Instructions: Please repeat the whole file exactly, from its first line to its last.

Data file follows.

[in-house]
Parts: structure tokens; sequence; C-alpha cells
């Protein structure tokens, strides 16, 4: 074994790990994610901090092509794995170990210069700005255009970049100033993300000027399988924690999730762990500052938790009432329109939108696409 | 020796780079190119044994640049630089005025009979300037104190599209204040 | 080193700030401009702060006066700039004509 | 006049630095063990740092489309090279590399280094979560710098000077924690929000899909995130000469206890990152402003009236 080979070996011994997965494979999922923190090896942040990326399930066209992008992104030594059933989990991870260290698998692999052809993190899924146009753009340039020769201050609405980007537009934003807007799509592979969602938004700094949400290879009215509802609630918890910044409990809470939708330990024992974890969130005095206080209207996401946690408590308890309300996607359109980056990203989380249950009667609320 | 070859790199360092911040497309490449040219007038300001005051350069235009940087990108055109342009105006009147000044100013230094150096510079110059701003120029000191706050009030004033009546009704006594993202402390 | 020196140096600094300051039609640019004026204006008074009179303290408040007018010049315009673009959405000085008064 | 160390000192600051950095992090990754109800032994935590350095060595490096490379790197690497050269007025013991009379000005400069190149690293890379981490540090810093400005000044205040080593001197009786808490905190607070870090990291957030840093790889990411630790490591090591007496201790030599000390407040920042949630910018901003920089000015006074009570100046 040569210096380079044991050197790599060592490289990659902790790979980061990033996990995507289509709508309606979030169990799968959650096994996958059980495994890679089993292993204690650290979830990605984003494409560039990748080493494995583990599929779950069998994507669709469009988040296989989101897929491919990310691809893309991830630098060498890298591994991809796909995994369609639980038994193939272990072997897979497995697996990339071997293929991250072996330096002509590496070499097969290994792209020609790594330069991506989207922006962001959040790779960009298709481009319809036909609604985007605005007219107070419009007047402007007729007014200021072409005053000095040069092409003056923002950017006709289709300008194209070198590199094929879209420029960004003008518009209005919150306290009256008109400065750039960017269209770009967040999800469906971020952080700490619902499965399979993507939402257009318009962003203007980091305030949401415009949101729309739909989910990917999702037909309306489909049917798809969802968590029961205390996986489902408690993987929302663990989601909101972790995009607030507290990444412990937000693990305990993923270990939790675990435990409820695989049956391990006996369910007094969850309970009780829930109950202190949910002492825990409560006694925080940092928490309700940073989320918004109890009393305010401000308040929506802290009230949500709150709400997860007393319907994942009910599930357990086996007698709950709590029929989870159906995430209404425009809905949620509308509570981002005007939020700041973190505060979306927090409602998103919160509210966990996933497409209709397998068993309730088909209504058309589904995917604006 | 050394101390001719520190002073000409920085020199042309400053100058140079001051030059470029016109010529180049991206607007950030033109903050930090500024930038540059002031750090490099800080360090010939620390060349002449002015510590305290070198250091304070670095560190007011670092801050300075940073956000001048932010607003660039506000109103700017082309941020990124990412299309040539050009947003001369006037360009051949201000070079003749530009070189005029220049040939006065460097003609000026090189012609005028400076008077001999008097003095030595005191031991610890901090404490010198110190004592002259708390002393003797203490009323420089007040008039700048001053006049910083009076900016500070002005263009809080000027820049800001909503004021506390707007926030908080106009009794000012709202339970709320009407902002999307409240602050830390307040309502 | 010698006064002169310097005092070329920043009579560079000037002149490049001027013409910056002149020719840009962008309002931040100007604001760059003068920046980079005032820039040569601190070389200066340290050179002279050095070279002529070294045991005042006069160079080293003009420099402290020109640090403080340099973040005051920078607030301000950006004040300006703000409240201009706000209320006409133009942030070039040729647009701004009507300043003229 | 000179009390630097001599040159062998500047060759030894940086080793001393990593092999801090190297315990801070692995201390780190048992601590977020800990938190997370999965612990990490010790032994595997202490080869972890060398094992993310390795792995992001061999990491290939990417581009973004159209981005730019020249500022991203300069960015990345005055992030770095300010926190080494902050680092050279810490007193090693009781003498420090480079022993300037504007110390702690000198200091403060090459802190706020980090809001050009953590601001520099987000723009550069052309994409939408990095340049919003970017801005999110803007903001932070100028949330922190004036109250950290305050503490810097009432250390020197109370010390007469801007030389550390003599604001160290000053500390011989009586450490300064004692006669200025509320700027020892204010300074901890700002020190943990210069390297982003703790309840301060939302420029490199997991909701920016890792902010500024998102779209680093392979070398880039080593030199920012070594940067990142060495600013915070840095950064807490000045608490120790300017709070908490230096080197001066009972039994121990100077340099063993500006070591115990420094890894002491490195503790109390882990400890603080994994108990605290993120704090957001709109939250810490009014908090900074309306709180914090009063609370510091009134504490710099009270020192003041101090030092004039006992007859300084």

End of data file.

[in-house]
Parts: structure tokens; sequence; C-alpha cells
């Protein structure tokens, strides 16, 4: 074994790990994610901090092509794995170990210069700005255009970049100033993300000027399988924690999730762990500052938790009432329109939108696409 | 020796780079190119044994640049630089005025009979300037104190599209204040 | 080193700030401009702060006066700039004509 | 006049630095063990740092489309090279590399280094979560710098000077924690929000899909995130000469206890990152402003009236 080979070996011994997965494979999922923190090896942040990326399930066209992008992104030594059933989990991870260290698998692999052809993190899924146009753009340039020769201050609405980007537009934003807007799509592979969602938004700094949400290879009215509802609630918890910044409990809470939708330990024992974890969130005095206080209207996401946690408590308890309300996607359109980056990203989380249950009667609320 | 070859790199360092911040497309490449040219007038300001005051350069235009940087990108055109342009105006009147000044100013230094150096510079110059701003120029000191706050009030004033009546009704006594993202402390 | 020196140096600094300051039609640019004026204006008074009179303290408040007018010049315009673009959405000085008064 | 160390000192600051950095992090990754109800032994935590350095060595490096490379790197690497050269007025013991009379000005400069190149690293890379981490540090810093400005000044205040080593001197009786808490905190607070870090990291957030840093790889990411630790490591090591007496201790030599000390407040920042949630910018901003920089000015006074009570100046 040569210096380079044991050197790599060592490289990659902790790979980061990033996990995507289509709508309606979030169990799968959650096994996958059980495994890679089993292993204690650290979830990605984003494409560039990748080493494995583990599929779950069998994507669709469009988040296989989101897929491919990310691809893309991830630098060498890298591994991809796909995994369609639980038994193939272990072997897979497995697996990339071997293929991250072996330096002509590496070499097969290994792209020609790594330069991506989207922006962001959040790779960009298709481009319809036909609604985007605005007219107070419009007047402007007729007014200021072409005053000095040069092409003056923002950017006709289709300008194209070198590199094929879209420029960004003008518009209005919150306290009256008109400065750039960017269209770009967040999800469906971020952080700490619902499965399979993507939402257009318009962003203007980091305030949401415009949101729309739909989910990917999702037909309306489909049917798809969802968590029961205390996986489902408690993987929302663990989601909101972790995009607030507290990444412990937000693990305990993923270990939790675990435990409820695989049956391990006996369910007094969850309970009780829930109950202190949910002492825990409560006694925080940092928490309700940073989320918004109890009393305010401000308040929506802290009230949500709150709400997860007393319907994942009910599930357990086996007698709950709590029929989870159906995430209404425009809905949620509308509570981002005007939020700041973190505060979306927090409602998103919160509210966990996933497409209709397998068993309730088909209504058309589904995917604006 | 050394101390001719520190002073000409920085020199042309400053100058140079001051030059470029016109010529180049991206607007950030033109903050930090500024930038540059002031750090490099800080360090010939620390060349002449002015510590305290070198250091304070670095560190007011670092801050300075940073956000001048932010607003660039506000109103700017082309941020990124990412299309040539050009947003001369006037360009051949201000070079003749530009070189005029220049040939006065460097003609000026090189012609005028400076008077001999008097003095030595005191031991610890901090404490010198110190004592002259708390002393003797203490009323420089007040008039700048001053006049910083009076900016500070002005263009809080000027820049800001909503004021506390707007926030908080106009009794000012709202339970709320009407902002999307409240602050830390307040309502 | 010698006064002169310097005092070329920043009579560079000037002149490049001027013409910056002149020719840009962008309002931040100007604001760059003068920046980079005032820039040569601190070389200066340290050179002279050095070279002529070294045991005042006069160079080293003009420099402290020109640090403080340099973040005051920078607030301000950006004040300006703000409240201009706000209320006409133009942030070039040729647009701004009507300043003229 | 000179009390630097001599040159062998500047060759030894940086080793001393990593092999801090190297315990801070692995201390780190048992601590977020800990938190997370999965612990990490010790032994595997202490080869972890060398094992993310390795792995992001061999990491290939990417581009973004159209981005730019020249500022991203300069960015990345005055992030770095300010926190080494902050680092050279810490007193090693009781003498420090480079022993300037504007110390702690000198200091403060090459802190706020980090809001050009953590601001520099987000723009550069052309994409939408990095340049919003970017801005999110803007903001932070100028949330922190004036109250950290305050503490810097009432250390020197109370010390007469801007030389550390003599604001160290000053500390011989009586450490300064004692006669200025509320700027020892204010300074901890700002020190943990210069390297982003703790309840301060939302420029490199997991909701920016890792902010500024998102779209680093392979070398880039080593030199920012070594940067990142060495600013915070840095950064807490000045608490120790300017709070908490230096080197001066009972039994121990100077340099063993500006070591115990420094890894002491490195503790109390882990400890603080994994108990605290993120704090957001709109939250810490009014908090900074309306709180914090009063609370510091009134504490710099009270020192003041101090030092004039006992007859300084």